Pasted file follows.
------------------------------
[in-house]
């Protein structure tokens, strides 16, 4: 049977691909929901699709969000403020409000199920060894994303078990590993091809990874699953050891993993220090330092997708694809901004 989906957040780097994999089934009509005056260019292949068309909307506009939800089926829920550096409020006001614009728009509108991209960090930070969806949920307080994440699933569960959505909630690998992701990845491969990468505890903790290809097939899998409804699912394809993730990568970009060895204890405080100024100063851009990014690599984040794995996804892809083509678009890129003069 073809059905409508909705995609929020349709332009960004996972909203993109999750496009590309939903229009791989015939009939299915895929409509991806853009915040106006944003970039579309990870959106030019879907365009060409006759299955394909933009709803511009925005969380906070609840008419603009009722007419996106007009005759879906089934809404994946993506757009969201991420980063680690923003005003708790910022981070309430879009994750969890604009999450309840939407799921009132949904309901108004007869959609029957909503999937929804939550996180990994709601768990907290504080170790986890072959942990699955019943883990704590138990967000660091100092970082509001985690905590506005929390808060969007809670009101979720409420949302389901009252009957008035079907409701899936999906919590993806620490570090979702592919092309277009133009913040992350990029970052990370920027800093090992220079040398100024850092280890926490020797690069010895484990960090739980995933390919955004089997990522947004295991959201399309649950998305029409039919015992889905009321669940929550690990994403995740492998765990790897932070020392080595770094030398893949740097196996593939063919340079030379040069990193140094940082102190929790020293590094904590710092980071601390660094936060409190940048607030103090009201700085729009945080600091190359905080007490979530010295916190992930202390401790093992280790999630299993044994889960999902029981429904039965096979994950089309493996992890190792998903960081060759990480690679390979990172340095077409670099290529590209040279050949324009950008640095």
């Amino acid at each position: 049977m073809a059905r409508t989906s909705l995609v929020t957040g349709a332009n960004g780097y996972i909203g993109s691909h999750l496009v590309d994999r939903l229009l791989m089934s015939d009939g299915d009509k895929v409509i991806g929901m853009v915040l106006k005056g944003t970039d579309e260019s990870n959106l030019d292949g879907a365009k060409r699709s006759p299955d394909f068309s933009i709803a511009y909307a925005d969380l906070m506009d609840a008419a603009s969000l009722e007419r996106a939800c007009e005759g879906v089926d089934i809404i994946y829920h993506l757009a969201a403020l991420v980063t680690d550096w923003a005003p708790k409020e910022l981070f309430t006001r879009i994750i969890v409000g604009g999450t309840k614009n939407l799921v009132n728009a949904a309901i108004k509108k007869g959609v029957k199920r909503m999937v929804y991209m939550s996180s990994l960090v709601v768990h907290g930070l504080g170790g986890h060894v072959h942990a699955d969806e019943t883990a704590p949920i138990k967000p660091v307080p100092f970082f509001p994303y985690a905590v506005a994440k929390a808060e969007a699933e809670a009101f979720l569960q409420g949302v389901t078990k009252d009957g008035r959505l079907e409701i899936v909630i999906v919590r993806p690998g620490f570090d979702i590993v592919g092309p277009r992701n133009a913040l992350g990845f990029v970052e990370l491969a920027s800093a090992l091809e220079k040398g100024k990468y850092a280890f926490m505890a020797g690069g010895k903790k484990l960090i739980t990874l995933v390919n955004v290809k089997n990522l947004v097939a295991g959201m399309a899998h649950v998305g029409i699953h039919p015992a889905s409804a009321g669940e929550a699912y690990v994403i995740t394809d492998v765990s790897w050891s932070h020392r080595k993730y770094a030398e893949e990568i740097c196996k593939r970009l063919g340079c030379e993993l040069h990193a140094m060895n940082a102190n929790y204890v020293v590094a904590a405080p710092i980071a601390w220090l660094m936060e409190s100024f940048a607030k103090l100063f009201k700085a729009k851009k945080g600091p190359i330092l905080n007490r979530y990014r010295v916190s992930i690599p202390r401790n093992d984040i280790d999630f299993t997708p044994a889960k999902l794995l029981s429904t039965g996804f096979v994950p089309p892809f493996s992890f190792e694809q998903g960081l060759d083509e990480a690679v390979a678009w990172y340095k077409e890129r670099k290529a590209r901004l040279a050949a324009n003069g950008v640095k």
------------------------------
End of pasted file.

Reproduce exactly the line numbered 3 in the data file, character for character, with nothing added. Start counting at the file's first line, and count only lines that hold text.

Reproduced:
């Amino acid at each position: 049977m073809a059905r409508t989906s909705l995609v929020t957040g349709a332009n960004g780097y996972i909203g993109s691909h999750l496009v590309d994999r939903l229009l791989m089934s015939d009939g299915d009509k895929v409509i991806g929901m853009v915040l106006k005056g944003t970039d579309e260019s990870n959106l030019d292949g879907a365009k060409r699709s006759p299955d394909f068309s933009i709803a511009y909307a925005d969380l906070m506009d609840a008419a603009s969000l009722e007419r996106a939800c007009e005759g879906v089926d089934i809404i994946y829920h993506l757009a969201a403020l991420v980063t680690d550096w923003a005003p708790k409020e910022l981070f309430t006001r879009i994750i969890v409000g604009g999450t309840k614009n939407l799921v009132n728009a949904a309901i108004k509108k007869g959609v029957k199920r909503m999937v929804y991209m939550s996180s990994l960090v709601v768990h907290g930070l504080g170790g986890h060894v072959h942990a699955d969806e019943t883990a704590p949920i138990k967000p660091v307080p100092f970082f509001p994303y985690a905590v506005a994440k929390a808060e969007a699933e809670a009101f979720l569960q409420g949302v389901t078990k009252d009957g008035r959505l079907e409701i899936v909630i999906v919590r993806p690998g620490f570090d979702i590993v592919g092309p277009r992701n133009a913040l992350g990845f990029v970052e990370l491969a920027s800093a090992l091809e220079k040398g100024k990468y850092a280890f926490m505890a020797g690069g010895k903790k484990l960090i739980t990874l995933v390919n955004v290809k089997n990522l947004v097939a295991g959201m399309a899998h649950v998305g029409i699953h039919p015992a889905s409804a009321g669940e929550a699912y690990v994403i995740t394809d492998v765990s790897w050891s932070h020392r080595k993730y770094a030398e893949e990568i740097c196996k593939r970009l063919g340079c030379e993993l040069h990193a140094m060895n940082a102190n929790y204890v020293v590094a904590a405080p710092i980071a601390w220090l660094m936060e409190s100024f940048a607030k103090l100063f009201k700085a729009k851009k945080g600091p190359i330092l905080n007490r979530y990014r010295v916190s992930i690599p202390r401790n093992d984040i280790d999630f299993t997708p044994a889960k999902l794995l029981s429904t039965g996804f096979v994950p089309p892809f493996s992890f190792e694809q998903g960081l060759d083509e990480a690679v390979a678009w990172y340095k077409e890129r670099k290529a590209r901004l040279a050949a324009n003069g950008v640095k």